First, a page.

(US/China - 2015)
Directed by Sergei Bodrov. Written by Charles Leavitt and Steven Knight. Cast: Jeff Bridges, Julianne Moore, Ben Barnes, Djimon Hounsou, Alicia Vikander, Kit Harington, Olivia Williams, Antje Traue, Jason Scott Lee, John DeSantis, Gerard Plunkett, Kandyce McClure, Luc Roderique, Zahf Paroo. (PG-13, 102 mins)
Filmed way back in 2012 and bounced around the schedule since its first announced release date of February 2013, the $100 million SEVENTH SON has finally arrived with some of the lowest expectations this side of 47 RONIN. The original release date was postponed after one of the film's primary companies in charge of the visual effects went bankrupt. After that was sorted out, the first official trailer appeared in theaters in July 2013, followed by numerous release date shuffles pushing the movie into 2014. Some time later, Legendary Pictures ended their partnership with distributor Warner Bros., setting up a new deal with Universal, who bumped SEVENTH SON to February 2015, likely to afford it a reasonable opportunity to distance itself from the 47 RONIN debacle of Christmas 2013. The train-wreck potential on this one is pretty high, but its primary offenses are shoddy visuals, sloppy writing, and a strict adherence to a stale formula. Despite the buckets of money thrown on the screen, SEVENTH SON doesn't look any better than one of Uwe Boll's straight-to-DVD IN THE NAME OF THE KING sequels, with some alarmingly unimpressive greenscreen backdrops and the daytime exteriors given the same kind of blurry, smeary soft focus that ABC News uses on Barbara Walters and Diane Sawyer.
MONGOL (2008), the first installment of an announced trilogy whose second chapter has yet to materialize. It's hard to say what drew the 64-year-old Bodrov to a mega-budget Hollywood blockbuster-type project 40 years into his filmmaking career (he also directed PRISONER OF THE MOUNTAINS, a 1996 Oscar-nominee for Best Foreign Language Film), but the look and feel of SEVENTH SON is purely that of a B-grade LORD OF THE RINGS knockoff, from the inevitable swooping, circular aerial shots of the heroes walking along hills and mountaintops to the sage old mentor instructing a naive, impulsive pupil. The bland Barnes, who's seen whatever momentum he had going from being THE CHRONICLES OF NARNIA's Prince Caspian derailed by films shelved for anywhere from two (THE BIG WEDDING) to three (this) to even five years (LOCKED IN), was 31 at the time of filming and looks a good decade too old for his role. Barnes, currently the British guy you go to after Andrew Garfield, Jim Sturgess, Aaron Taylor-Johnson, and Alex Pettyfer turn you down, is largely indistinguishable from his CGI surroundings, and in many scenes, he and the supporting cast appear to be looped in a way that's just ever-so-slightly off, giving a certain slapdash feel to the proceedings. It's especially noticeable with Swedish Vikander and German Antje Traue (as Mother Malkin's witch sister), who are clearly dubbed with different voices in some scenes, and speak with their own audible accents in others. This, along with some later scenes where Barnes' hairstyle and Bridges' hair color have changed, are obvious indicators of hasty reshoots.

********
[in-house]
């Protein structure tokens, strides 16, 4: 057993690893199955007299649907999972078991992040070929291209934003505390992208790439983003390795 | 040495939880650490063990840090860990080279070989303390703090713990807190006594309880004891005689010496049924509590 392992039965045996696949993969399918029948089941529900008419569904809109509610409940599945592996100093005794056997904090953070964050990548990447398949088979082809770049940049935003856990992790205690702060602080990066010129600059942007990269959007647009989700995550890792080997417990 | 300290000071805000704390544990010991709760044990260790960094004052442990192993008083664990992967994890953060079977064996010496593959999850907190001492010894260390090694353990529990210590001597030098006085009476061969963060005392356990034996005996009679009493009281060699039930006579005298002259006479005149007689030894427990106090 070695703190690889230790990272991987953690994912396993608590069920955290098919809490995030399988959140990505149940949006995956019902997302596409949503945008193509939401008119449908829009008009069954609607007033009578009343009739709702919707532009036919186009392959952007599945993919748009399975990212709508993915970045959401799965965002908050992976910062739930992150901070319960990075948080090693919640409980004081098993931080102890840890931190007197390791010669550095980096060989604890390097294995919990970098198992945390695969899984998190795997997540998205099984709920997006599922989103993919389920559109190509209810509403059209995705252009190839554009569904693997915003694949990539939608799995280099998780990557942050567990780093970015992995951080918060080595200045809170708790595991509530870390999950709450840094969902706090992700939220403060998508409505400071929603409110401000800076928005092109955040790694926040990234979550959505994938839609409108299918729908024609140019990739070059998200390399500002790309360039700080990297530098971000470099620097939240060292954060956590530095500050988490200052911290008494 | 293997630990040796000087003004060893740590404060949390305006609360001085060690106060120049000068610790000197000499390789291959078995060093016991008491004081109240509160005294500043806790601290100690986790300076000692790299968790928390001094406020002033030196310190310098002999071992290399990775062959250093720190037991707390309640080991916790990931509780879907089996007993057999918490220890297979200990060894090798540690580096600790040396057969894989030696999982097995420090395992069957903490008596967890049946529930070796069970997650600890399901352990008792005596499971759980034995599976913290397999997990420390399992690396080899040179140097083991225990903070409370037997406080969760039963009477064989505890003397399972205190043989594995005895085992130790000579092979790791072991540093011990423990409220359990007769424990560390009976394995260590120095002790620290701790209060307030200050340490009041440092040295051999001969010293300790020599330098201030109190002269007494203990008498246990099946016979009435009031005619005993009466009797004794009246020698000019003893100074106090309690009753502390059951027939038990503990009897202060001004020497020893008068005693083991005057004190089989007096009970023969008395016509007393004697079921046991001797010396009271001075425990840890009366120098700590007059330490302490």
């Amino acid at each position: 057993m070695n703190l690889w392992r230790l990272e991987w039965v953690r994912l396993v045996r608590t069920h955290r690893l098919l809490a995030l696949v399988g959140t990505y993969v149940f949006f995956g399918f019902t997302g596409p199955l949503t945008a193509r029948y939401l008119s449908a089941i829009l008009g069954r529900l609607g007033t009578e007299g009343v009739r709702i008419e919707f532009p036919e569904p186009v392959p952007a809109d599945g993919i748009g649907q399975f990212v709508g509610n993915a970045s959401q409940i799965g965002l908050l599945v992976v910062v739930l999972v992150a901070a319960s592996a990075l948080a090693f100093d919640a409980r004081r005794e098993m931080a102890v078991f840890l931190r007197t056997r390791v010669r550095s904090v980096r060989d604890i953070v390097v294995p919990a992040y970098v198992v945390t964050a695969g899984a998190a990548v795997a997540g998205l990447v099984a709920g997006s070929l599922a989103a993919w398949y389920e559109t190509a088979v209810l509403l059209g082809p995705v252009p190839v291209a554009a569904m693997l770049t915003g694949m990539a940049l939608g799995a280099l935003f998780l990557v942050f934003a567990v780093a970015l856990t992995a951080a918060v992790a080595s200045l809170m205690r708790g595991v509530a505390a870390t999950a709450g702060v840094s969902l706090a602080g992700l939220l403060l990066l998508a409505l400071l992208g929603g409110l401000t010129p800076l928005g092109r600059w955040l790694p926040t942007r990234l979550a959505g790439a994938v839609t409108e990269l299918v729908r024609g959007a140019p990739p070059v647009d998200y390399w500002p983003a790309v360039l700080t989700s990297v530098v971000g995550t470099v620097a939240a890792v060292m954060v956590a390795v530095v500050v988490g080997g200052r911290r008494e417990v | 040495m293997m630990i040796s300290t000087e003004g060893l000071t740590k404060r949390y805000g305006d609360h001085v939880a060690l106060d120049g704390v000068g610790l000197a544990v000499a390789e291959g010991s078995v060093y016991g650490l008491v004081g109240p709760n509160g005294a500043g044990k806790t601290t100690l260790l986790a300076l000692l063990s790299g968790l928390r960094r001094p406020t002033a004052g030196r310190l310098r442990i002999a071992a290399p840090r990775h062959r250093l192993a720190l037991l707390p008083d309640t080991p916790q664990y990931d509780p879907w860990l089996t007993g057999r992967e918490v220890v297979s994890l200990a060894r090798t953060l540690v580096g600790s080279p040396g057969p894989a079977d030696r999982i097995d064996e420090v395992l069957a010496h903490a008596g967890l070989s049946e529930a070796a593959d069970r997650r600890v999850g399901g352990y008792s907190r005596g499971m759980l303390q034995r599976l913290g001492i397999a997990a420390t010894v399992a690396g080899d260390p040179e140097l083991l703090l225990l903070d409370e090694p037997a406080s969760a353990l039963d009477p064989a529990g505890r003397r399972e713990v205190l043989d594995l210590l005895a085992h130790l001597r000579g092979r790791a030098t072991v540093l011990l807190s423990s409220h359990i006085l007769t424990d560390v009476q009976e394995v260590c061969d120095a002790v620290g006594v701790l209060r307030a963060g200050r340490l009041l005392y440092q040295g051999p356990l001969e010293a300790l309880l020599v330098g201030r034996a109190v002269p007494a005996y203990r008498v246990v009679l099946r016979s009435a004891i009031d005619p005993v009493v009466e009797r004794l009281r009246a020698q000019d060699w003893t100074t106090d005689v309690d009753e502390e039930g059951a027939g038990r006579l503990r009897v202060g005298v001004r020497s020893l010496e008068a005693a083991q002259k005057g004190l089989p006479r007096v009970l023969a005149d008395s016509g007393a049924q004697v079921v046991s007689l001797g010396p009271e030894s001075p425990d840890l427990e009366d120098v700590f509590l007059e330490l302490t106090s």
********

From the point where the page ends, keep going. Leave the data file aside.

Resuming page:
|Earlier Warner poster art reflecting just
one of the film's many bumped release dates.